Live and Let Live

Kevin Lewis

April 07, 2021

Seller Reputation and Price Gouging: Evidence from the COVID‐19 Pandemic
Luís Cabral & Lei Xu
Economic Inquiry, forthcoming


From mid‐January to March 2020, 3M masks sold on Amazon by third party sellers were priced 2.4 times higher than Amazon's 2019 price. However, this price increase was not uniform across sellers. We estimate that when Amazon is stocked out (one of our measures of scarcity) new (entrant) sellers increase price by 178%, whereas the continuing sellers' increase is limited to 56.7%. This is consistent with the idea that seller reputation limits the extent of profitable price gouging. Similar results are obtained for Purell hand sanitizer and for other measures of scarcity. We also explore policy implications of our results.

The “Matthew Effect” and Market Concentration: Search Complementarities and Monopsony Power
Jesús Fernández-Villaverde et al.
NBER Working Paper, February 2021


This paper develops a dynamic general equilibrium model with heterogeneous firms that face search complementarities in the formation of vendor contracts. Search complementarities amplify small differences in productivity among firms. Market concentration fosters monopsony power in the labor market, magnifying profits and further enhancing high-productivity firms' output share. Firms want to get bigger and hire more workers, in stark contrast with the classic monopsony model, where a firm aims to reduce the amount of labor it hires. The combination of search complementarities and monopsony power induces a strong “Matthew effect” that endogenously generates superstar firms out of uniform idiosyncratic productivity distributions. Reductions in search costs increase market concentration, lower the labor income share, and increase wage inequality.

Does Restricting the Entry of Formula Businesses Help Mom-and-Pop Stores? The Case of Small American Towns With Unique Community Character
Minjee Kim & Tingyu Zhou
Economic Development Quarterly, May 2021, Pages 157-173


Communities worldwide are increasingly introducing regulatory measures to protect independent businesses from chain stores, but the efficacy of these attempts is largely debated. Moreover, effects are likely to vary by the characteristics of the local economy, a consideration overlooked by existing studies. Using a sample of U.S. cities with unique community characteristics, the authors examine Formula Business Restrictions (FBR), a type of an American land use regulation that restricts the entry of “formula businesses.” The authors find that the passage of FBR led to a higher number and percentage of employees working in mom-and-pop businesses, which was primarily achieved by protecting existing ones from downsizing. This positive effect occurred over time with increasing magnitude. The authors also find heterogeneous effects on different sectors: FBR had strong positive effects on the retail sector, but not on the service sector. Findings suggest that chain store entry barriers can be beneficial for mom-and-pop businesses when designed carefully.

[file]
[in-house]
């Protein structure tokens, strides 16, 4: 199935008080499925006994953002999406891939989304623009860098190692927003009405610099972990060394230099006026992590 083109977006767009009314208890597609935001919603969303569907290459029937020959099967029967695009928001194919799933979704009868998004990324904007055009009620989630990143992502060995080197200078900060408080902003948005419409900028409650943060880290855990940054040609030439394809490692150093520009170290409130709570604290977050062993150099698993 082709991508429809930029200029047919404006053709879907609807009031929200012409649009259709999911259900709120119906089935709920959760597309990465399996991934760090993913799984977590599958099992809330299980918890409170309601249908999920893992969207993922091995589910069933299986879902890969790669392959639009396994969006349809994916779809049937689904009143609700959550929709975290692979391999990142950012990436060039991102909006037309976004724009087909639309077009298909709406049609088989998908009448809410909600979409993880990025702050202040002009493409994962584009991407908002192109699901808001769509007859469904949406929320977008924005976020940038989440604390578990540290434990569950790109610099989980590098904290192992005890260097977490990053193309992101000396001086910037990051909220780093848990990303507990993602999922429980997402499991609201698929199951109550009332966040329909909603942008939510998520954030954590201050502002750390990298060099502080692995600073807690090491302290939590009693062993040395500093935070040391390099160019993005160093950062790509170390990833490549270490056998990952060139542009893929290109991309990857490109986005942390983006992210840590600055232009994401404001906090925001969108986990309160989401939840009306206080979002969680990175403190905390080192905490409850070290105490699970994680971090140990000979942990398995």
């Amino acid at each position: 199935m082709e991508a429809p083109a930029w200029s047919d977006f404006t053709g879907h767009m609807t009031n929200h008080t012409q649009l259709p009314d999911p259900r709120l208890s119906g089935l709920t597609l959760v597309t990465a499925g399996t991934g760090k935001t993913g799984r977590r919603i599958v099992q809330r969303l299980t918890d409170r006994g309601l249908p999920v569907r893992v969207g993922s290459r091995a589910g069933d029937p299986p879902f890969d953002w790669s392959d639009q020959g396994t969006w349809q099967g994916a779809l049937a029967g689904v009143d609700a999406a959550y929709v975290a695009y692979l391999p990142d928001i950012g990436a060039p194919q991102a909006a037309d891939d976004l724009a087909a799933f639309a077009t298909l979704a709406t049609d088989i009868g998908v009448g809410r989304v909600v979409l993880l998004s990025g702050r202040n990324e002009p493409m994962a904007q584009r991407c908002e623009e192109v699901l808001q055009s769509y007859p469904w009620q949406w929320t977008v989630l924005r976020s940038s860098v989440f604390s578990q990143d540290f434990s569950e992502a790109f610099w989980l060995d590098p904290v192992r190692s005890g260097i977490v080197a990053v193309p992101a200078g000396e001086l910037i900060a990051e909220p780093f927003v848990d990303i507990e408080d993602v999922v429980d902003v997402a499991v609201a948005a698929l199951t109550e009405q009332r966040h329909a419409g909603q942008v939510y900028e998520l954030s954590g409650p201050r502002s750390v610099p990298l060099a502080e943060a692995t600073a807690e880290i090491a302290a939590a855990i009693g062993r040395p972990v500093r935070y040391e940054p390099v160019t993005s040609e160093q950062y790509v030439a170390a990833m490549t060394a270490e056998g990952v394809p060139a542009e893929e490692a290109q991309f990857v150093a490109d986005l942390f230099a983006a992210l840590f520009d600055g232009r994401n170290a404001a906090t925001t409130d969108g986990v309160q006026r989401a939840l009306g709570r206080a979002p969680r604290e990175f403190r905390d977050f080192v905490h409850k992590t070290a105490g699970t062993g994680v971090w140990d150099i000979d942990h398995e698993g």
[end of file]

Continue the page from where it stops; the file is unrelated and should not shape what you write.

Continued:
Are dominant platforms good for consumers?
Chiu Yu Ko & Bo Shen
Economic Inquiry, forthcoming


We develop a two‐sided market model where both platforms and sellers charge buyers for access. When network effects are moderate, a dominant platform that attracts more sellers and buyers is more likely to arise. Compared to when platforms split the market equally, a dominant platform always leads to higher consumer surplus and total welfare. Moreover, both of these measures improve as network effects increase. Our results suggest that competition authorities should be cautious regarding complaints related to dominant platforms in two‐sided markets, as they may be good for consumers.

The Short-Run Effects of the General Data Protection Regulation on Technology Venture Investment
Jian Jia, Ginger Zhe Jin & Liad Wagman
Marketing Science, forthcoming


The General Data Protection Regulation (GDPR) was enacted in the European Union in April 2016 and went into effect in May 2018. We study its impact on investment in new and emerging technology firms. Our findings indicate negative post-GDPR effects after its 2018 rollout on European ventures relative to their counterparts in the United States and the rest of the world, and considerably lesser effects after its 2016 enactment and before implementation. The negative effects manifest in the number of and amounts raised in financing deals, and are particularly pronounced for newer, data-related, and business-to-consumer ventures.

What Happens When Airbnb Comes to the Neighborhood: The Impact of Home-sharing on Neighborhood Investment